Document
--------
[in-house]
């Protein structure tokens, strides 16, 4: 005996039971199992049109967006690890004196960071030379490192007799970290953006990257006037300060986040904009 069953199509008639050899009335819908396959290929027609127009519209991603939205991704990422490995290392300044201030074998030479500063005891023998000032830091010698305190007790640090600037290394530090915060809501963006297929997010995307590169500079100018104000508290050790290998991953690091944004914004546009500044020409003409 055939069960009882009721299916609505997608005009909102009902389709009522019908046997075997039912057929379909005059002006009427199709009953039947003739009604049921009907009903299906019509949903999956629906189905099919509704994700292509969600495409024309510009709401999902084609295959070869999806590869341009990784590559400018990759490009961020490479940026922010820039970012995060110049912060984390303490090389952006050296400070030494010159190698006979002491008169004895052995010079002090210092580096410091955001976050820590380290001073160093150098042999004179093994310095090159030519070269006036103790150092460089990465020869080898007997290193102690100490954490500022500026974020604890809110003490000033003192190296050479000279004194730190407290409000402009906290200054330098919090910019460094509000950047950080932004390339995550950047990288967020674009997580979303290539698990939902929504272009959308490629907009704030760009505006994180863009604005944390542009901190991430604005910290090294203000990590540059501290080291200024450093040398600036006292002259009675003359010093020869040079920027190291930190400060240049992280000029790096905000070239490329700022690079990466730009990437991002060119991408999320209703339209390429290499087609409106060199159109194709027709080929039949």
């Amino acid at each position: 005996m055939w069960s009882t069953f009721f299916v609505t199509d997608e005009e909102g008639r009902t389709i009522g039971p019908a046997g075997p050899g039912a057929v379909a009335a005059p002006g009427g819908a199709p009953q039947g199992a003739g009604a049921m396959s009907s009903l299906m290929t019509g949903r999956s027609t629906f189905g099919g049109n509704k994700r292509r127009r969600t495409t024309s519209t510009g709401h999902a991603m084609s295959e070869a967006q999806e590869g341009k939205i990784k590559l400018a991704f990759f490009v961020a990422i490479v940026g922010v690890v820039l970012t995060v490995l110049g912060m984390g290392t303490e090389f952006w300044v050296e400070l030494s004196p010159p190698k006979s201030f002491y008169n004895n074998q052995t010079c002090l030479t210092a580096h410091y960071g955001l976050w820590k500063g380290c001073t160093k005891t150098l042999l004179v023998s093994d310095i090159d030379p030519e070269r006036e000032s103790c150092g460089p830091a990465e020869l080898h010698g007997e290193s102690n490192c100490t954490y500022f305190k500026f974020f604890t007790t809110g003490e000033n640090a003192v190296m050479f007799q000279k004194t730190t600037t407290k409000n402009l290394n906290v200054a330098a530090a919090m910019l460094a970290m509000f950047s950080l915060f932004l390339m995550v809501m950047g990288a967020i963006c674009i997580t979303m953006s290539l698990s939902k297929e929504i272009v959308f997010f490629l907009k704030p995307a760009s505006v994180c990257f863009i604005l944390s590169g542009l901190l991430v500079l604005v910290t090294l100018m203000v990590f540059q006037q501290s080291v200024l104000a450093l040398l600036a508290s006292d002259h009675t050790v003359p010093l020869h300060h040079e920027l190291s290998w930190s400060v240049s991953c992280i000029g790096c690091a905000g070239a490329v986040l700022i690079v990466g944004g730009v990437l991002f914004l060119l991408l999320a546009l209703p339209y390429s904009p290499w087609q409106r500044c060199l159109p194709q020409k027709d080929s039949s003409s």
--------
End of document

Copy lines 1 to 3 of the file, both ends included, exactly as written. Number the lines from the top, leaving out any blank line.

[in-house]
């Protein structure tokens, strides 16, 4: 005996039971199992049109967006690890004196960071030379490192007799970290953006990257006037300060986040904009 069953199509008639050899009335819908396959290929027609127009519209991603939205991704990422490995290392300044201030074998030479500063005891023998000032830091010698305190007790640090600037290394530090915060809501963006297929997010995307590169500079100018104000508290050790290998991953690091944004914004546009500044020409003409 055939069960009882009721299916609505997608005009909102009902389709009522019908046997075997039912057929379909005059002006009427199709009953039947003739009604049921009907009903299906019509949903999956629906189905099919509704994700292509969600495409024309510009709401999902084609295959070869999806590869341009990784590559400018990759490009961020490479940026922010820039970012995060110049912060984390303490090389952006050296400070030494010159190698006979002491008169004895052995010079002090210092580096410091955001976050820590380290001073160093150098042999004179093994310095090159030519070269006036103790150092460089990465020869080898007997290193102690100490954490500022500026974020604890809110003490000033003192190296050479000279004194730190407290409000402009906290200054330098919090910019460094509000950047950080932004390339995550950047990288967020674009997580979303290539698990939902929504272009959308490629907009704030760009505006994180863009604005944390542009901190991430604005910290090294203000990590540059501290080291200024450093040398600036006292002259009675003359010093020869040079920027190291930190400060240049992280000029790096905000070239490329700022690079990466730009990437991002060119991408999320209703339209390429290499087609409106060199159109194709027709080929039949």
């Amino acid at each position: 005996m055939w069960s009882t069953f009721f299916v609505t199509d997608e005009e909102g008639r009902t389709i009522g039971p019908a046997g075997p050899g039912a057929v379909a009335a005059p002006g009427g819908a199709p009953q039947g199992a003739g009604a049921m396959s009907s009903l299906m290929t019509g949903r999956s027609t629906f189905g099919g049109n509704k994700r292509r127009r969600t495409t024309s519209t510009g709401h999902a991603m084609s295959e070869a967006q999806e590869g341009k939205i990784k590559l400018a991704f990759f490009v961020a990422i490479v940026g922010v690890v820039l970012t995060v490995l110049g912060m984390g290392t303490e090389f952006w300044v050296e400070l030494s004196p010159p190698k006979s201030f002491y008169n004895n074998q052995t010079c002090l030479t210092a580096h410091y960071g955001l976050w820590k500063g380290c001073t160093k005891t150098l042999l004179v023998s093994d310095i090159d030379p030519e070269r006036e000032s103790c150092g460089p830091a990465e020869l080898h010698g007997e290193s102690n490192c100490t954490y500022f305190k500026f974020f604890t007790t809110g003490e000033n640090a003192v190296m050479f007799q000279k004194t730190t600037t407290k409000n402009l290394n906290v200054a330098a530090a919090m910019l460094a970290m509000f950047s950080l915060f932004l390339m995550v809501m950047g990288a967020i963006c674009i997580t979303m953006s290539l698990s939902k297929e929504i272009v959308f997010f490629l907009k704030p995307a760009s505006v994180c990257f863009i604005l944390s590169g542009l901190l991430v500079l604005v910290t090294l100018m203000v990590f540059q006037q501290s080291v200024l104000a450093l040398l600036a508290s006292d002259h009675t050790v003359p010093l020869h300060h040079e920027l190291s290998w930190s400060v240049s991953c992280i000029g790096c690091a905000g070239a490329v986040l700022i690079v990466g944004g730009v990437l991002f914004l060119l991408l999320a546009l209703p339209y390429s904009p290499w087609q409106r500044c060199l159109p194709q020409k027709d080929s039949s003409s």